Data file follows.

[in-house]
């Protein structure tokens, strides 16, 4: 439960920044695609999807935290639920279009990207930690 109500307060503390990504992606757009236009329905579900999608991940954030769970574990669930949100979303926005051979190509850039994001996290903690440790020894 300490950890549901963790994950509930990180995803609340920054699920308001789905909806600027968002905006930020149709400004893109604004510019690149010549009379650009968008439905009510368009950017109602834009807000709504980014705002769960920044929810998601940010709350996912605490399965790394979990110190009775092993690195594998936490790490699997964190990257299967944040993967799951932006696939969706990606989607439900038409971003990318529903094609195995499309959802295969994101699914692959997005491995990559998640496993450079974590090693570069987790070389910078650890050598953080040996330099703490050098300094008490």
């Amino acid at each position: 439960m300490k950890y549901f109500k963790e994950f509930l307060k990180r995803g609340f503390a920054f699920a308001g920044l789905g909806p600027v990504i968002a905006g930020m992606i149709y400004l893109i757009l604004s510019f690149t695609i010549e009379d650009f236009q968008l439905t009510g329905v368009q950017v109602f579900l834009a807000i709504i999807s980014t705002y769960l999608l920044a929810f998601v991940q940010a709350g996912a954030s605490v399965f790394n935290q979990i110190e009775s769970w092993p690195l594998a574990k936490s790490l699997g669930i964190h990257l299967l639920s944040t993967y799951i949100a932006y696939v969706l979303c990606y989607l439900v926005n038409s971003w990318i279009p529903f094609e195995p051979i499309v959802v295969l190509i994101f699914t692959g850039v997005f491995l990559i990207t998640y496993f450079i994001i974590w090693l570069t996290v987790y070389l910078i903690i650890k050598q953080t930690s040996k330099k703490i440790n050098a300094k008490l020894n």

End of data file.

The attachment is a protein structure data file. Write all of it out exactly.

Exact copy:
[in-house]
């Protein structure tokens, strides 16, 4: 439960920044695609999807935290639920279009990207930690 109500307060503390990504992606757009236009329905579900999608991940954030769970574990669930949100979303926005051979190509850039994001996290903690440790020894 300490950890549901963790994950509930990180995803609340920054699920308001789905909806600027968002905006930020149709400004893109604004510019690149010549009379650009968008439905009510368009950017109602834009807000709504980014705002769960920044929810998601940010709350996912605490399965790394979990110190009775092993690195594998936490790490699997964190990257299967944040993967799951932006696939969706990606989607439900038409971003990318529903094609195995499309959802295969994101699914692959997005491995990559998640496993450079974590090693570069987790070389910078650890050598953080040996330099703490050098300094008490």
């Amino acid at each position: 439960m300490k950890y549901f109500k963790e994950f509930l307060k990180r995803g609340f503390a920054f699920a308001g920044l789905g909806p600027v990504i968002a905006g930020m992606i149709y400004l893109i757009l604004s510019f690149t695609i010549e009379d650009f236009q968008l439905t009510g329905v368009q950017v109602f579900l834009a807000i709504i999807s980014t705002y769960l999608l920044a929810f998601v991940q940010a709350g996912a954030s605490v399965f790394n935290q979990i110190e009775s769970w092993p690195l594998a574990k936490s790490l699997g669930i964190h990257l299967l639920s944040t993967y799951i949100a932006y696939v969706l979303c990606y989607l439900v926005n038409s971003w990318i279009p529903f094609e195995p051979i499309v959802v295969l190509i994101f699914t692959g850039v997005f491995l990559i990207t998640y496993f450079i994001i974590w090693l570069t996290v987790y070389l910078i903690i650890k050598q953080t930690s040996k330099k703490i440790n050098a300094k008490l020894n």